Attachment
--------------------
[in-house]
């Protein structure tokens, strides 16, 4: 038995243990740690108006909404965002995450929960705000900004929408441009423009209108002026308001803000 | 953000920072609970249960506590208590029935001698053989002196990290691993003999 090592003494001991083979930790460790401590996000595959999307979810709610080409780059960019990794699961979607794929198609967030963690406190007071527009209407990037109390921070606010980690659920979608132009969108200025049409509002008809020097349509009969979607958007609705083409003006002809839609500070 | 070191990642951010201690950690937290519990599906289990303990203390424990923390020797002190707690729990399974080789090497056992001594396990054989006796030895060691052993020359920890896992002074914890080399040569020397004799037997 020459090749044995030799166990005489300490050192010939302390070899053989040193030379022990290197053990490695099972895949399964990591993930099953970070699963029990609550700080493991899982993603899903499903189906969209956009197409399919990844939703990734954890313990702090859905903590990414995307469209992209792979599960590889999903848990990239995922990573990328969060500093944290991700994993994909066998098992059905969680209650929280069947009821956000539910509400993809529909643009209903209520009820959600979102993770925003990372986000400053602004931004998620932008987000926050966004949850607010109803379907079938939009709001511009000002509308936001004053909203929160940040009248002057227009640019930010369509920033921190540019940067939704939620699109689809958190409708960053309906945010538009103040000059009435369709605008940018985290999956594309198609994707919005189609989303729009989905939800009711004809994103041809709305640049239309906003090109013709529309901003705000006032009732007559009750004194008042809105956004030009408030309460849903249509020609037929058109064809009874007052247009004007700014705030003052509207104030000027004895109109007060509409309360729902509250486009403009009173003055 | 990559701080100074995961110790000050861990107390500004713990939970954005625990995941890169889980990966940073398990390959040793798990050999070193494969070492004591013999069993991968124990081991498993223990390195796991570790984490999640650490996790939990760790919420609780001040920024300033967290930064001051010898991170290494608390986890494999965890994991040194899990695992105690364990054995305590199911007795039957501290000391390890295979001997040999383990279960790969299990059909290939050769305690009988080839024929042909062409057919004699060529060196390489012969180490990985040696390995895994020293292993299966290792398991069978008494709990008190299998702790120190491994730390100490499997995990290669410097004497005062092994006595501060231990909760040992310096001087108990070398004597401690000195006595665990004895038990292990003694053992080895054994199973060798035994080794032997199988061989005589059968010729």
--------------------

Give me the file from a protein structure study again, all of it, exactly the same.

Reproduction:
[in-house]
């Protein structure tokens, strides 16, 4: 038995243990740690108006909404965002995450929960705000900004929408441009423009209108002026308001803000 | 953000920072609970249960506590208590029935001698053989002196990290691993003999 090592003494001991083979930790460790401590996000595959999307979810709610080409780059960019990794699961979607794929198609967030963690406190007071527009209407990037109390921070606010980690659920979608132009969108200025049409509002008809020097349509009969979607958007609705083409003006002809839609500070 | 070191990642951010201690950690937290519990599906289990303990203390424990923390020797002190707690729990399974080789090497056992001594396990054989006796030895060691052993020359920890896992002074914890080399040569020397004799037997 020459090749044995030799166990005489300490050192010939302390070899053989040193030379022990290197053990490695099972895949399964990591993930099953970070699963029990609550700080493991899982993603899903499903189906969209956009197409399919990844939703990734954890313990702090859905903590990414995307469209992209792979599960590889999903848990990239995922990573990328969060500093944290991700994993994909066998098992059905969680209650929280069947009821956000539910509400993809529909643009209903209520009820959600979102993770925003990372986000400053602004931004998620932008987000926050966004949850607010109803379907079938939009709001511009000002509308936001004053909203929160940040009248002057227009640019930010369509920033921190540019940067939704939620699109689809958190409708960053309906945010538009103040000059009435369709605008940018985290999956594309198609994707919005189609989303729009989905939800009711004809994103041809709305640049239309906003090109013709529309901003705000006032009732007559009750004194008042809105956004030009408030309460849903249509020609037929058109064809009874007052247009004007700014705030003052509207104030000027004895109109007060509409309360729902509250486009403009009173003055 | 990559701080100074995961110790000050861990107390500004713990939970954005625990995941890169889980990966940073398990390959040793798990050999070193494969070492004591013999069993991968124990081991498993223990390195796991570790984490999640650490996790939990760790919420609780001040920024300033967290930064001051010898991170290494608390986890494999965890994991040194899990695992105690364990054995305590199911007795039957501290000391390890295979001997040999383990279960790969299990059909290939050769305690009988080839024929042909062409057919004699060529060196390489012969180490990985040696390995895994020293292993299966290792398991069978008494709990008190299998702790120190491994730390100490499997995990290669410097004497005062092994006595501060231990909760040992310096001087108990070398004597401690000195006595665990004895038990292990003694053992080895054994199973060798035994080794032997199988061989005589059968010729």